This kind of reminds me of something Big Dave Tate wrote in his latest interview. The idea that powerlifters would be fried after a couple reps and bodybuilders wouldn't be able to squeeze everything into a few reps. To me, metabolic subtlety aside, that speaks to focus.
You have to learn how to produce force. It is a skill. Training in the weight room should be as much practice of skill as it is pure conditioning value. Here's some bullet points I've gleened form various sources as well as fabricated for myself as regards focus:
-Visualization. Lots of good stuff out there about this. Mike Robertson has an article and Brooks Kubik wrote alot about it in Dinosaur Training. I like to visualize that I'm walking down a path jam packed with barbarian warriors, with only the narrowest space in between. (I'm a pacer, by the way, so this works nicely with how I pace around the gym in between sets.) They're screaming, usually the word "UP" or "KILL" and it's deafening and the sound rattles my skull. Everyone in my gym is something these barbarians are ripping limb from limb or burning or attacking with clubs and swords. The equpiment is bears, other beasts, stone monoliths, anything else to set the mood. The drinking fountain is a murky pool and the walls are granite cliffs. When I get to the platform or the power rack, it too is set in the middle of this barbarian horde, and they truly work themselves into a frenzy when I address the bar. Then you let 'er rip. Visualize yourself performing too, how your body is positioned the way you want it to be, how your performing exactly how you'll want to for real. Yet another visualization tool is flashing the color red. Red as in blood, fire and war. There was a study Kubik wrote about that the color red in the form of a flashing light caused the greatest forces on a grip dynamometer, whereas other colors had no effect or lessened force. Visualize the color red flashing before your eyes, even painting what you see in red overtones. Visualizing blood, fire and war works for me too.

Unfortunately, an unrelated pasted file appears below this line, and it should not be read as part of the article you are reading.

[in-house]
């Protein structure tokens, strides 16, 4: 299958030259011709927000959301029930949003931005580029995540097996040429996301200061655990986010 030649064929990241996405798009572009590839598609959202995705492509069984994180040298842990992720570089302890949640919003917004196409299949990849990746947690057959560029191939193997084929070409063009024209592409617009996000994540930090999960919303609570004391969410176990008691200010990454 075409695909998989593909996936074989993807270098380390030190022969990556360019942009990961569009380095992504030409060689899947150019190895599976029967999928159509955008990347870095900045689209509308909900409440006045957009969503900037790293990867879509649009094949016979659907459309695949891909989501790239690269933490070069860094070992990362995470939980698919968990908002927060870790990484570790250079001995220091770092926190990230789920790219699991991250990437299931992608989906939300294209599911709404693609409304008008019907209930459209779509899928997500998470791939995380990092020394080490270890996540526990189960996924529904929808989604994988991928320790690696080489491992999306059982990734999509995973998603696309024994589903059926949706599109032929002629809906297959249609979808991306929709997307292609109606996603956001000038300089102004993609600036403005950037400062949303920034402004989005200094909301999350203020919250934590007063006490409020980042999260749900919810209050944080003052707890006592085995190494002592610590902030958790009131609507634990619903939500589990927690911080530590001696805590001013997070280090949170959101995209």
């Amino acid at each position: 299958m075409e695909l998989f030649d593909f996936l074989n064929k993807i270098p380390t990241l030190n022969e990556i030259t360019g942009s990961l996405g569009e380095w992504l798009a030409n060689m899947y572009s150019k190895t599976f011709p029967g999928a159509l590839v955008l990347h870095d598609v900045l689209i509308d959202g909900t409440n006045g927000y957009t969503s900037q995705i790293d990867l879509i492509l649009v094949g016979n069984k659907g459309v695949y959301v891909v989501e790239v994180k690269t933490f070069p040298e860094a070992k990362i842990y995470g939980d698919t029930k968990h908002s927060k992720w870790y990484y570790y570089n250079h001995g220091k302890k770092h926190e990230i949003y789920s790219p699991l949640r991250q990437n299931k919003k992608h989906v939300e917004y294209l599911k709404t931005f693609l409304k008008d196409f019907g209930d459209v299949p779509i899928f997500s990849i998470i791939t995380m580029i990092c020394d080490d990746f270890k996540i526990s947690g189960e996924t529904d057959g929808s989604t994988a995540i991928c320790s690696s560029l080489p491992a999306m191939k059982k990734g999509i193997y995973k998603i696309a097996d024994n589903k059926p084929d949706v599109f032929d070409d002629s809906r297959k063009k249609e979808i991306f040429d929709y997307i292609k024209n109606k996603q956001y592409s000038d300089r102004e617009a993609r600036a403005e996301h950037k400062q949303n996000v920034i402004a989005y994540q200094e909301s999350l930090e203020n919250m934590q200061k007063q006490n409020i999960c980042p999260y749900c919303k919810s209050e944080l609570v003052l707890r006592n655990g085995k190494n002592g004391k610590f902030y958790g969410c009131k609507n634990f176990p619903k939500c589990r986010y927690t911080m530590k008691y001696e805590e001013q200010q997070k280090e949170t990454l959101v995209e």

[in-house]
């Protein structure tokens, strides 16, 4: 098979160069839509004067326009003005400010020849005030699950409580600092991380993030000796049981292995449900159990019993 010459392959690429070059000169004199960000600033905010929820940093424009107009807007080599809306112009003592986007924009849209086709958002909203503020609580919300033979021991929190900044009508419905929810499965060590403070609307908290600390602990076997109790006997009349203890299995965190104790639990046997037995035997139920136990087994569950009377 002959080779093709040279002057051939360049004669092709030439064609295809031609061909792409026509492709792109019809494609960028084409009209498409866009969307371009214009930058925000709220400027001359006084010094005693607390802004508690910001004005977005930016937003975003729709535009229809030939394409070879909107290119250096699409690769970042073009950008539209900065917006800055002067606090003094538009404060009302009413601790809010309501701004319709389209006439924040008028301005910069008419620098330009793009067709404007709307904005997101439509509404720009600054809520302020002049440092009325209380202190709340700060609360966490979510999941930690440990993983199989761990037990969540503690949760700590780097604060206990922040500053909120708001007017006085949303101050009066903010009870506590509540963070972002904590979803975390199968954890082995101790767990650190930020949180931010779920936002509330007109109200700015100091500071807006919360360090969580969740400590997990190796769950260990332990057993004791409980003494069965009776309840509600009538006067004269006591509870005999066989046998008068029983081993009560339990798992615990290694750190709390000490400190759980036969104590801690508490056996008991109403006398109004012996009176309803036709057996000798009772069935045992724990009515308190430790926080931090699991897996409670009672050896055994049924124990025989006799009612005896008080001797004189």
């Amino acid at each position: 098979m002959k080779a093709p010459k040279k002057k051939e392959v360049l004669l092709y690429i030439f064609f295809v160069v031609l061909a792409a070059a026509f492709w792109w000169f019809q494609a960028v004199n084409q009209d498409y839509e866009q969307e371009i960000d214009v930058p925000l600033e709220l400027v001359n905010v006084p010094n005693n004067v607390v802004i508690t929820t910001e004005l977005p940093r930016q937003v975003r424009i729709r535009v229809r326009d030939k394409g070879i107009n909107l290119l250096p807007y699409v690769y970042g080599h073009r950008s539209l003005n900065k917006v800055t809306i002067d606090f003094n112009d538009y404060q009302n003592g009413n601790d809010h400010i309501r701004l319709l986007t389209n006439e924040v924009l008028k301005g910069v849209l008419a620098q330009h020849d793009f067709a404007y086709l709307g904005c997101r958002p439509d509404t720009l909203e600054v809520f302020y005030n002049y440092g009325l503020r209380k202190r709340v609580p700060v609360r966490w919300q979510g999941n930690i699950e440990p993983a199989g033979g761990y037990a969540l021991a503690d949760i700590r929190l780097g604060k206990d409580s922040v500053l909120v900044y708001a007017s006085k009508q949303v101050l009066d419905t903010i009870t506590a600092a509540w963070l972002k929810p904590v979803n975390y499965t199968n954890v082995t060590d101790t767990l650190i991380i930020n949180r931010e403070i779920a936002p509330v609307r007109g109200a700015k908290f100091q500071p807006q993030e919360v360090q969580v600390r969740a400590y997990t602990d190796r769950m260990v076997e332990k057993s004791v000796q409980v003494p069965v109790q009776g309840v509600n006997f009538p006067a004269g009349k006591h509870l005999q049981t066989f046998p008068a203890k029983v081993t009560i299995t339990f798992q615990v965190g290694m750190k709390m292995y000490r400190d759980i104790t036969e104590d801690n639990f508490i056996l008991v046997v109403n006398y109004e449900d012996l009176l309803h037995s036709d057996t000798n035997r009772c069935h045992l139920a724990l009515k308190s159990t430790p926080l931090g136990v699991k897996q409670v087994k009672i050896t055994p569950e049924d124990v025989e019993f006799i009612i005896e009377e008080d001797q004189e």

-Vocalization. I like to make up a "diddy" to say before you execute. Now, these can be used as a learning tool, like when Dan John says "Check" when someone is doing an )-lift (Read DJ's Get Up!, you'll get it.", but I use these as a psych up tool. I'll say "bend the bar" or "crush" or "up" whatever. The key is to just boldy say it out loud, with no concern over who might hear you or what you look like.
-Positive self talk. I think in Dr. Singer(?)'s interview he says how you should only use positive self talk. Never say "I can't fail." say "I will succeed." Don't say "I can't miss this" say "I will lock it out." It's easy. I've done it before. I can get this, so on an so forth.
-Sometimes a good slap in the face does wonders to bring me back "in the moment".
Hope some of that helps you. Now, please bear in mind, I don't use all of that all the time. That's for when I want the MAXIMUM amount of psychological arousal. There's supposed to be an optimal amount of psych-up, too much is as bad as too little, you have to find the sweet spot. Also, don't use these for evrry exercise all the time. No need to go through this whole routine just for face pulls or terminal knee extensions. I actually have to tone down my psych up on my lighter days to keep from getting burned out.